Another panelist stated that all data collection is done by her in-house team, which consists of a technology specialist (a member of the legal department) and staff members dedicated to forensics and collections. Representatives from compliance, human resources, and audit departments also are interested in the data collections. She added that the names of employees on legal hold are posted on the company’s main web page, giving the responsibility to each individual to know whether he or she is on hold. Also, everyone on legal hold takes a mandatory, computer-based training. She does not rely much on outside counsel (but is considering sending them to her company’s “E-Discovery College” course) as usually the in-house team knows and understands more about these matters. To communicate policies to her employees, she also hosts “Lunches and Lectures.”

Regarding the size of the team, the panel believes it is dependent upon the amount of litigation. The group was in agreement that the size is not as important as those who are on the team, specifically those who know where the data is located. One panelist’s top priority is to never turn over a privileged document; Other panelists had recently lost key team members and were filling the gaps internally.

In follow up, Ms. Reed asked the panel what keeps them up at night. One responded with “making sure we have all the data.” She worries that something will be left in a warehouse. However, she finds comfort in her IT staff. Each person has a designated back-up (another individual in the department) and all information is shared.

Ms. Reed also asked if outside counsel was involved in setting up the discovery process or is involved directly with the e-discovery team. One panelist said she uses outside counsel and often prefers to use first or second year associates simply because of their computer literacy. Her company currently has Counsel On Call attorneys on its discovery team, and she is adamant about outside counsel respecting these contract attorneys. Another panelist views outside counsel as part of the team as well but not as decision makers. All decisions are made internally because those in-house know the business and the matters better. Ms. Reed asked how she handles this with outside counsel. “Directly,” the panelist said. She tells outside counsel she wants efficiency and cost-effectiveness and to “go for it” if they can match it. This has not happened yet, and she is very confident in her company’s model and processes, and how they work with Counsel On Call to achieve cost savings. Also, she mentioned outside counsel helped define the preservation letter – “They can comment on it, not change it,” she said.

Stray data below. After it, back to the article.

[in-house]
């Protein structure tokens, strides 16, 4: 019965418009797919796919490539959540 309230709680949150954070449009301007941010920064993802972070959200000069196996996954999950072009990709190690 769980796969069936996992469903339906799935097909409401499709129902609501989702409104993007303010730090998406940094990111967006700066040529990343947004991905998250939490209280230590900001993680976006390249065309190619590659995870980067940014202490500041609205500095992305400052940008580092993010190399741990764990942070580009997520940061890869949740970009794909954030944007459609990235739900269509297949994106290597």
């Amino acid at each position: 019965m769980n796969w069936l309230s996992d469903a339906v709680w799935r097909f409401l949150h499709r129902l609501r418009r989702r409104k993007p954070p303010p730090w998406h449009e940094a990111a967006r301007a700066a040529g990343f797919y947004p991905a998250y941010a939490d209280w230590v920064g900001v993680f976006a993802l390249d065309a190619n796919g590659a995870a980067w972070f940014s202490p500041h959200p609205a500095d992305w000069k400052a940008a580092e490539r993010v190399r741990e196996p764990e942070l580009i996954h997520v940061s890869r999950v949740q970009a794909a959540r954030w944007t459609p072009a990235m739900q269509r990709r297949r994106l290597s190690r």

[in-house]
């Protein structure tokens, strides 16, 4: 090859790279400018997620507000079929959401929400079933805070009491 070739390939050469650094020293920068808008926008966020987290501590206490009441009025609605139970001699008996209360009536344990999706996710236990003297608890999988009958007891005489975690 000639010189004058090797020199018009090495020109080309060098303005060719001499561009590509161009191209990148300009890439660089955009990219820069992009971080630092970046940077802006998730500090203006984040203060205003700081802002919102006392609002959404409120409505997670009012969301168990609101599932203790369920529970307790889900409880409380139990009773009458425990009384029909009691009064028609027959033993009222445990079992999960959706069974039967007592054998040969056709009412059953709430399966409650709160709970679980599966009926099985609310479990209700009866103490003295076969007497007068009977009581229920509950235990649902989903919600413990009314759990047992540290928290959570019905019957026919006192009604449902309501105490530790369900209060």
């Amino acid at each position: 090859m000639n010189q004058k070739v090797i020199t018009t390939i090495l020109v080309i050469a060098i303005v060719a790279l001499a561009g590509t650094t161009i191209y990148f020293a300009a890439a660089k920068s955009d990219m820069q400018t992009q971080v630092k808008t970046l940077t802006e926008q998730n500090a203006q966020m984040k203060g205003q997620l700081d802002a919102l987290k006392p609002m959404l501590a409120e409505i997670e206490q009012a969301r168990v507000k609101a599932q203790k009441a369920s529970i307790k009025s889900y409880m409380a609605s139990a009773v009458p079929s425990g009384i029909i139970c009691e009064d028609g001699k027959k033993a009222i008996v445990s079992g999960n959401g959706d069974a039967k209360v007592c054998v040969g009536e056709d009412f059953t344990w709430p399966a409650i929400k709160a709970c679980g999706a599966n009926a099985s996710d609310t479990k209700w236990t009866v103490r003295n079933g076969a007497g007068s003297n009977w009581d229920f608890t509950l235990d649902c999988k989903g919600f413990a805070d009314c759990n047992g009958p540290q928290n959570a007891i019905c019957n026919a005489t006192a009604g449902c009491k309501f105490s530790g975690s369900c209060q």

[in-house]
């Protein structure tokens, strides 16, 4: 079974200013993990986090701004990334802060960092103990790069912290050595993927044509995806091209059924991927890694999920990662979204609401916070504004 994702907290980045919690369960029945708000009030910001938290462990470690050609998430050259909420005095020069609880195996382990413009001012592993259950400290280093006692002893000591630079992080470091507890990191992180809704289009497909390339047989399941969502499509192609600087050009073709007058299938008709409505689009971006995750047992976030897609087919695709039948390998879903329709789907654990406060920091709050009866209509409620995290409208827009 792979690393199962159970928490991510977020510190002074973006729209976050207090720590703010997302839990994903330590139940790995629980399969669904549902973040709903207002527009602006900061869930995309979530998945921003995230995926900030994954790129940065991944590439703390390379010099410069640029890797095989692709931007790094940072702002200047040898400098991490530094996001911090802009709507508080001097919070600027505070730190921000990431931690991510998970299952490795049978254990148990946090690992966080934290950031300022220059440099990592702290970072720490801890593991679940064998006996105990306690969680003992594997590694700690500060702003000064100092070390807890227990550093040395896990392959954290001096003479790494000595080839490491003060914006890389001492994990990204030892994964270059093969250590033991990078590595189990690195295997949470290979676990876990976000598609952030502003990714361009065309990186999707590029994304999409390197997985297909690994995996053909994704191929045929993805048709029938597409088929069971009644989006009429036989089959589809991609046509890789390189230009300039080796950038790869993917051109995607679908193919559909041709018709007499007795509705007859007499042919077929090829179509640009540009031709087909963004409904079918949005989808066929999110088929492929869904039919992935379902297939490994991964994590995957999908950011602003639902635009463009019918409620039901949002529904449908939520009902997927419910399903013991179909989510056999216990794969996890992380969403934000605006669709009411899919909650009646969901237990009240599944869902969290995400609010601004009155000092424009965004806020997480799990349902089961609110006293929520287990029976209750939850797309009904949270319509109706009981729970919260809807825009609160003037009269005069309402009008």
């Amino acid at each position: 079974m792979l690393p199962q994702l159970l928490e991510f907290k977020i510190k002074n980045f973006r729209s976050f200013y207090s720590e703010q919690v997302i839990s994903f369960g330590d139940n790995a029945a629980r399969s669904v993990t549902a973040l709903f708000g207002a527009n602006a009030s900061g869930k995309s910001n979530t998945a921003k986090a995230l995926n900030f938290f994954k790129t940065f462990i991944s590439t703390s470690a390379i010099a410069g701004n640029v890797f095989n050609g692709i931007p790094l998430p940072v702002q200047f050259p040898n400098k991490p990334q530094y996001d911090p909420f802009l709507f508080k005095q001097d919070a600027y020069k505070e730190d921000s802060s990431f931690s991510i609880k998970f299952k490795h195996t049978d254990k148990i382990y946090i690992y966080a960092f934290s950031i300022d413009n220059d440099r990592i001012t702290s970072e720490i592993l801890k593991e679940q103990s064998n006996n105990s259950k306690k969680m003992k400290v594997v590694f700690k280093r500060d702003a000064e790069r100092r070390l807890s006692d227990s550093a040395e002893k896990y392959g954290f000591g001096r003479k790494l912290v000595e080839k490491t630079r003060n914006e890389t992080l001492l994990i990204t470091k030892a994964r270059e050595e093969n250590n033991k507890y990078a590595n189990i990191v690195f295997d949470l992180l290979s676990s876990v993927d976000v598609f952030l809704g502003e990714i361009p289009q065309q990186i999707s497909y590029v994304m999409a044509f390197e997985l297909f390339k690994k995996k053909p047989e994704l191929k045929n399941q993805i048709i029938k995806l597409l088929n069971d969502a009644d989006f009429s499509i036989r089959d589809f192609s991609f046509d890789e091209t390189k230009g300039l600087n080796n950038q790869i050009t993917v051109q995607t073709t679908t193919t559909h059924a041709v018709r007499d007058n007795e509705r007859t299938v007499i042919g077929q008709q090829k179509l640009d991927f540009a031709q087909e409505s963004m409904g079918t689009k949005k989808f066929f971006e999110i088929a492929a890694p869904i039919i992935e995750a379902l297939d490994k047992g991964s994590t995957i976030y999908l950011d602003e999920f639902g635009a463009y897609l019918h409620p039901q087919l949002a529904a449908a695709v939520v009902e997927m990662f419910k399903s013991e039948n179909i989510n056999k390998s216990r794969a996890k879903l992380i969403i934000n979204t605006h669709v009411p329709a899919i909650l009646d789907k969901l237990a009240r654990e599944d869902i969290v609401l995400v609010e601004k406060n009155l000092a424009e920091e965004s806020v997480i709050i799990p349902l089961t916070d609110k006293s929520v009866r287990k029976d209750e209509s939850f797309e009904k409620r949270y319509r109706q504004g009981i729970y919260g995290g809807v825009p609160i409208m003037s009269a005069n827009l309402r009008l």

Recap: Software Decisions Good and Bad

It was clear from the onset that attendees were eagerly awaiting this panel, and that Mr. Efkeman, Mr. Lisi and Mr. Stout were the right attorneys to answer the questions before them.

There was great dialogue between the panelists and the audience, as many attendees were either currently in the software platform analysis process or considering purchases for their in-house dpartments.

Session II: De-dupe, Near Dupe and Being Duped: Software Decisions Good and Bad

Panelists: Senior attorneys from FedEx Express, Fidelity Investments
Richard Stout, Director, Litigation Support Division, Counsel On Call

Moderator: Dennis McKinnie, Executive Director, Atlanta, Counsel On Call

Summary of Dialogue